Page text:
Anyway, check it out when you have a chance..its very interesting.
Sorry for the novel-length post, but at least I only comment once every few months!
Oooooh, how interesting! I had never heard of such a thing, so thank you so much for sharing 😀 I am wondering if perhaps there is some iron oxide present in the clay dish and perhaps that is contributing? Hmmmmmm. I must do more research!
Also! The ever-determined and brilliant Lise has been sharing some of her successes with plant pigment makeup, and you should definitely check her stuff out 🙂
And—I was just re-reading some of my previous “things I learned in” posts as I work on wrapping up this year’s and re-discovered your lovely comment on 2019’s post. Thank you so much—it put a huge smile on my face (again) 🙂
Hi Marie, all red clays / terracotta has iron oxide in them. Even normal clay (not talking about porcelain) has minor percentages of iron. But the red in the clay comes from the iron. Iron is one of the most abundant elements in the earth crust. I don’t know to which temperate the clay of that dish is fired so not possible to know whether that iron has bonded enough to the other clay particles to not become ‘loose’. If it is fired high enough no iron should leach.
Sorry about my bad English 🙂
Did you ever try alkanet root? That used to be popular in cosmetics before carmine became affordable and synthetic red dyes were developed. LBCC Historical Apothecary on Etsy has a few products colored with alkanet, it looks like more of a berry red than a bright crimson. If you feel like experimenting, Mountain Rose Herbs sells both alkanet root pieces and powder.
I can’t speak for Suki, but I tried it. It’s one of the better plant-based colourants I’ve tried, but can’t hold a candle to carmine for potency 🙂
Dear Lindsay, I have actually worked with alkanet root, & mainly I just found it to be like most botanicals, which is to say, super disappointing!
I agree with Marie regarding the carmine. There’s pretty much nothing else like it.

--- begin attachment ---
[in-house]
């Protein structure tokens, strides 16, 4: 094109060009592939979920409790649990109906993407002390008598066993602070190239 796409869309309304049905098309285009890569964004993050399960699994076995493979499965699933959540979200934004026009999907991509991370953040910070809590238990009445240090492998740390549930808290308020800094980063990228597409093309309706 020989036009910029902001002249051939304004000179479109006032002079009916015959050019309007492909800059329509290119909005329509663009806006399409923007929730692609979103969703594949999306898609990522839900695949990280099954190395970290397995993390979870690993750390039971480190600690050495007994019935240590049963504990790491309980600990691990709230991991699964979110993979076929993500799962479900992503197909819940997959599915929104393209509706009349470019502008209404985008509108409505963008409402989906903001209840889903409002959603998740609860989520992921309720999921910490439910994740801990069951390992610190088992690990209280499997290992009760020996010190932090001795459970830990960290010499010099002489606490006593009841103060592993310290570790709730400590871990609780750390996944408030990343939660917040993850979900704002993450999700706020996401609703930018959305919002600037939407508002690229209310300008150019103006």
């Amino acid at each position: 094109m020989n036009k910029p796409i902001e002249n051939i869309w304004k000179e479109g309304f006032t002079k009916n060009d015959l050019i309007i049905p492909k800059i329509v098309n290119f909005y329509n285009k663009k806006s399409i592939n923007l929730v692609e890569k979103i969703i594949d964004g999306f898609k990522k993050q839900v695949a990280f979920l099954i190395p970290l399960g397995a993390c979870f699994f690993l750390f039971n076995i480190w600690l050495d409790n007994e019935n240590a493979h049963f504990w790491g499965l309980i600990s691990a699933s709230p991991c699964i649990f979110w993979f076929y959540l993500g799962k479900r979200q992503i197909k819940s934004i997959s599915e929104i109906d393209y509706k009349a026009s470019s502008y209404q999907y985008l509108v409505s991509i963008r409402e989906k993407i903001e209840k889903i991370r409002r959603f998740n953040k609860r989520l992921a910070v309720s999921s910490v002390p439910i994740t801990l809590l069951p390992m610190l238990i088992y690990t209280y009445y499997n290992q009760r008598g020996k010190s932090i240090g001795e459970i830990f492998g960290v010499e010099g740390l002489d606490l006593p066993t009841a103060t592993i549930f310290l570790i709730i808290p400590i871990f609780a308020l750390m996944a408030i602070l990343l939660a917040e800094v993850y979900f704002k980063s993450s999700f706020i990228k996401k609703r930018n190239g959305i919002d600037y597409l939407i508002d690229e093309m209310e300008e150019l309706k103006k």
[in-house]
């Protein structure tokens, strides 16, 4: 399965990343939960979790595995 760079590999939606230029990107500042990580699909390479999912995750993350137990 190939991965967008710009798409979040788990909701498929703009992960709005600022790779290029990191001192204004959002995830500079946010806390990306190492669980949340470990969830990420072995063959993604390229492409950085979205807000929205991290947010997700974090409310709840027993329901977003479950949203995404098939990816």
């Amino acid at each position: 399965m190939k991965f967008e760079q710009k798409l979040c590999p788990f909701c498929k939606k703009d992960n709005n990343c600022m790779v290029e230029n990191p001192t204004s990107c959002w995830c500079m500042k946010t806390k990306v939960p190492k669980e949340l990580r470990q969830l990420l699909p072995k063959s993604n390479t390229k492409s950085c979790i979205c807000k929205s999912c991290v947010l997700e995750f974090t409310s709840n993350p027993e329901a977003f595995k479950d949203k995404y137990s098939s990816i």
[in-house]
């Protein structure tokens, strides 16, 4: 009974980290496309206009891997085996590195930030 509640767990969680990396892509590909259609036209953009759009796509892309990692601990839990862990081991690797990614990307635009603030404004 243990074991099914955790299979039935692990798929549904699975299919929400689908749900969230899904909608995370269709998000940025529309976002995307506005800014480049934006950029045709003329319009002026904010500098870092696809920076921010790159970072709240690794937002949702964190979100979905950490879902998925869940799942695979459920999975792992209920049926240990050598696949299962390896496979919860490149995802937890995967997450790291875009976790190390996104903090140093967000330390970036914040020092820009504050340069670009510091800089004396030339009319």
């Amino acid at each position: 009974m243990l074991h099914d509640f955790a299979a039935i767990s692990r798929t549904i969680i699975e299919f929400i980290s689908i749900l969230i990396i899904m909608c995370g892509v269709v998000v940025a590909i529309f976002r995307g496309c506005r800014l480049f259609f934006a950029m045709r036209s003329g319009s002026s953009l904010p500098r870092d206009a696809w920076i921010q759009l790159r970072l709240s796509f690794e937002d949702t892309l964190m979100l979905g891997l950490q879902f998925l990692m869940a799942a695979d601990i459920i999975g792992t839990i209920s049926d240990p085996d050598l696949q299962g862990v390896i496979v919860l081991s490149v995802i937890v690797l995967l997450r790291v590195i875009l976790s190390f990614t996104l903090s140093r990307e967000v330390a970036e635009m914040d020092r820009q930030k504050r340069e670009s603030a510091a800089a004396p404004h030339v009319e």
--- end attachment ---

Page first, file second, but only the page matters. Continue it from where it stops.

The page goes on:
But, experimentation is the ultimate test & learning experience because you could end up discovering something that no one else has!
I’m so glad! You’re just the bomb. There’s no one like you anywhere!
I’m stoked you hadn’t heard of it before..I can’t help but think the same thing, about the iron oxide, but my other thought was the ‘sunbakedness’..maybe the plant material is naturally acidic & combined with terracotta, sunlight & very dry warm air, I bet fresh (moist) flowers, etc would cause some little chemical reaction maybe? That might be totally silly, but you never know.
I’ll definitely stop in at Lise’s page to check those out!
Thanks for your quick & awesome response!
Good luck writing this year’s ‘what I learned..’ post! I’m so not jealous! I wish you the absolute best with your efforts, sincerely.
This sounds great, interesting topic too (refrerring to comments above)!
Oh my gosh , i made this recipe recently and gifted a bunch of them to my boyfriend !!!
He loves ittttt. And oh my goshh the cocoa butter smell <3
Thanks marie for putting forward such fascinating recipes . Keep up the good work ^-^
I’m so thrilled to hear it! Thanks for DIYing with me, and happy making 🙂
Hi Marie, this recipe gave me Bounty (chocholate) kind-of-vibes, so I just had to make it! It smells delish, but I’m not so thrilled with the stickiness… What can I add or swap to make it soft & sweet but not sticky…?
Maybe some dimethicone, like 1% removing that from the coconut oil?
Can i substitute cocoa butter with shea butter?
i just made a batch of these (turned % into grams) after buying something like 5 POUNDS of mostly cleaned beeswax from a local beekeeper. i added a vanilla coconut flavor oil and while hot, it smelled EXACTLY like a mounds bar or coconut haystacks!
Heck yes 😀 Have fun with all that beeswax—wood polish is another great use for it!
I’ve made this a few times now and I love it! It’s truly amazing chocolate’y version of sticky coconut lip balm (lizard lip saviour! ;)) I used some carmine and golden glitter for colour and added some coenzymeQ10 & peppermint EO too. Very lovely nourishing lip balm that keeps my lips smooth for ages. Melting point isn’t the same due to substitutions. I didn’t have ingredients for your latest hot chocolate lip butter so I sort of infused it with this one. I bet chili infused cocoa butter would be nice addition too!